Judge Admits Mathematical Error In Oklahoma Opioid Ruling
TULSA, Oklahoma - Johnson & Johnson attorneys were back in front of the judge on Tuesday arguing about the amount of money the judge ordered the company to pay in the State of Oklahoma's case.
Judge Thad Balkman initially ordered Johnson & Johnson to pay $572 million for their part in creating Oklahoma's opioid crisis, and the company has been calling that decision into question ever since.
The drug company says the judge miscalculated how much money they should pay for one part of the state's plan to fix the opioid crisis by $107 million dollars
The judge admitted on Tuesday he made a mathematical error at his original judgment and said that the amount could be removed from the company's total lump sum in his final opinion.
As for all the other arguments presented at the hearing, the judge says he needs time to think about it.
Johnson & Johnson argues they should receive a "settlement credit" for the money drug makers Purdue and Teva agreed to pay meaning J-&-J's amount should be reduced by around $355 million. They say this is a term the State of Oklahoma already agreed to, but state's attorneys say that's absolutely not the case.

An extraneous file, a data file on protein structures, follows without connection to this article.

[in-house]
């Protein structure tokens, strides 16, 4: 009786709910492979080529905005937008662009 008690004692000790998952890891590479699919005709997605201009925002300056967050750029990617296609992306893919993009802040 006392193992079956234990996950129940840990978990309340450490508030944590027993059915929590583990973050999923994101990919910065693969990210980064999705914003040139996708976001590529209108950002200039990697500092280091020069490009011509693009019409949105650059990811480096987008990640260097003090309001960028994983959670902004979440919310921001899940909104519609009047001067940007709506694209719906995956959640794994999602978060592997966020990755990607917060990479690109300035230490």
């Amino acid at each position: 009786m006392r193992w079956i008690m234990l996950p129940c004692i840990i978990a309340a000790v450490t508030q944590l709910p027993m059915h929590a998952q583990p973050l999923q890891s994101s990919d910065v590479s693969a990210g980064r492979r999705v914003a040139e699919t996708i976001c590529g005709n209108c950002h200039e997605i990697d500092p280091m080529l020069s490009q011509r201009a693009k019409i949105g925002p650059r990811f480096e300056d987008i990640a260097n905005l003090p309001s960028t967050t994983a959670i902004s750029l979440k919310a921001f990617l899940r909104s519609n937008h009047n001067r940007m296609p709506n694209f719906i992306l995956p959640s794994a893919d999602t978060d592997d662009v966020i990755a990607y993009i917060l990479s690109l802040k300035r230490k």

The state says it will cost more than $572 million for just one year of their plan which is how much Johnson & Johnson has been ordered to pay.
Mental health experts and addiction specialists testified the plan would need at least 20 years to fix, and state's attorneys said it's the judge's "duty and responsibility" to make sure the crisis is fixed, not that he's identified it exists.
"No one testified it would be just a year," said Brad Beckworth, attorney. "It was many, many years. State's still suffering. Hadn't gotten any better. People are dying and continue to die. All these problems are just too, too real.
"To stop short of doing what has to be done here - that would be terrible."
Johnson & Johnson's attorneys said the "yearly" plan was never brought up during the trial. Because of that, they don't think it's something the judge should entertain.
"When the state didn't recover billions anticipated, disappointed with amount, it changed course and changed argument about settlement credit," said Johnson & Johnson Attorney Sabrina Strong.
No word yet on when the judge is expected to rule on everything else discussed at Tuesday's hearing.